A Meandering Mind

I received a very thoughtful email on Friday from the Belger Art Gallery.  They were closed for our monthly art walk as they are preparing for Beneath the Surface - Excavating the Belger Collection. The exhibit, which opens March 5th, will feature rarely seen works by Terry Allen, William Christenberry, Viola Frey, Jasper Johns, Creighton Michael, Ed Ruscha, Robert Stackhouse, Renee Stout, William T. Wiley and Terry Winters.

I was enchanted when I visited the Belger for their Jasper Johns show three years ago.  They have the largest collection of Johns's work, and while that was really something, they also have Mo Dickens to tell you all about it.  Mr. Dickens is in their employ and he knows a heck of a lot, but when he tells you about it you feel more like you're sitting on the front porch having a lemonade than getting a lecture about art.   When I received the email I responded and asked Mr. Dickens if he could reserve a chair for me in front of the Johns pieces.  There will be only a few rare etchings at this show (they were not part of the last show), but he told me of an exhibit he saw this summer.

Mural, a work that Peggy Guggenheim commissioned Jackson Pollack to create for her New York townhouse, was on display at the Figge Museum in Davenport, Iowa.  The piece belongs to the University of Iowa (it was a gift from Ms. Guggenheim.)  Mr. Dickens informed me that a thoughtful soul had donated two Eames lounge chairs to be placed in front of the piece so visitors could sit and enjoy.  And see.  Rather than, say, strolling by and snapping a pic with a phone.  When Mural travels the chairs travel with it.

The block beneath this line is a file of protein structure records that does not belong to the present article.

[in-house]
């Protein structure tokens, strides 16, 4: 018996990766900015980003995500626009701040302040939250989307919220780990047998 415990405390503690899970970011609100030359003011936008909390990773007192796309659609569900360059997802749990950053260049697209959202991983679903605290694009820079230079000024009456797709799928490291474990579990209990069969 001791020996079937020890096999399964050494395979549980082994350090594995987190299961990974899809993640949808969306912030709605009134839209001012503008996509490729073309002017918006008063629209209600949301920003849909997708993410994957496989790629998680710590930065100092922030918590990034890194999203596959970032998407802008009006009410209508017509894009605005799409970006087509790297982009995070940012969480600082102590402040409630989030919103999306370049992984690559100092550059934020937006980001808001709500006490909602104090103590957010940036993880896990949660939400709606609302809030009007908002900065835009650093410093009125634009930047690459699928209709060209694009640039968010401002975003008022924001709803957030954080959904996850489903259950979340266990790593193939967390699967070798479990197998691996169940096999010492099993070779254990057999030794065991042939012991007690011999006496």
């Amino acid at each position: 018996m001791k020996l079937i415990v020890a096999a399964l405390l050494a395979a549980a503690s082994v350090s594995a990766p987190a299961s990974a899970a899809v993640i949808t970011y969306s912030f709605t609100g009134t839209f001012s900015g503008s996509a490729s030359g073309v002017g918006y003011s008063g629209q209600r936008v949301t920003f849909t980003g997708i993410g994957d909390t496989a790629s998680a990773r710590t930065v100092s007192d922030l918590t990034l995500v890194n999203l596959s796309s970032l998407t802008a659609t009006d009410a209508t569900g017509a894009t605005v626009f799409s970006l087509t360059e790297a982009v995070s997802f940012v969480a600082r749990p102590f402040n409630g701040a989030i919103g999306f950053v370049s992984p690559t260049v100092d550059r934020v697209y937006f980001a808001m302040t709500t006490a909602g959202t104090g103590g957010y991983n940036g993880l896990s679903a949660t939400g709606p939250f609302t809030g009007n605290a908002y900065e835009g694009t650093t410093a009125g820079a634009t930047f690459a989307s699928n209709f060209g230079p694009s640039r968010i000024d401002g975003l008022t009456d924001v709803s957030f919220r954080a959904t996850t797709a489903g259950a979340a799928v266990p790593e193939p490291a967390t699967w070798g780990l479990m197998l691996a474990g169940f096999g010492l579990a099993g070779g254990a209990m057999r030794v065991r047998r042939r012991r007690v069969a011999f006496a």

Pollock struggled with the piece and finally pulled things together at the last minute.  The show!  The client!  Everything banging around in his head and then he painted.  And turned his work in on time.  Which I like in a person as I am deadline driven myself.  Myths have sprung up around it - it was cut down to fit Guggenheim's wall, it was painted in a day - but the canvas does not support these tales.

Pollack said of the piece, "It was a stampede...[of] every animal in the American West, cows and horses and antelopes and buffaloes. Everything is charging across that goddamn surface."  Seems that would warrant taking a moment to stop and wonder.

Pollock, as many of you know, was a student of Thomas Hart Benton, a native Missourian.

Mural, completed in 1944, was a turning point for Pollock and American art as a whole; he began his drip paintings in 1947.

Top two images of pieces by Jasper Johns in the Belger collection from here, next two images of Mural courtesy of the University of Iowa,  Pollock in his studio from Time Out Chicago, Persephone by Thomas Hart Benton courtesy of the Nelson-Atkins Museum of Art.

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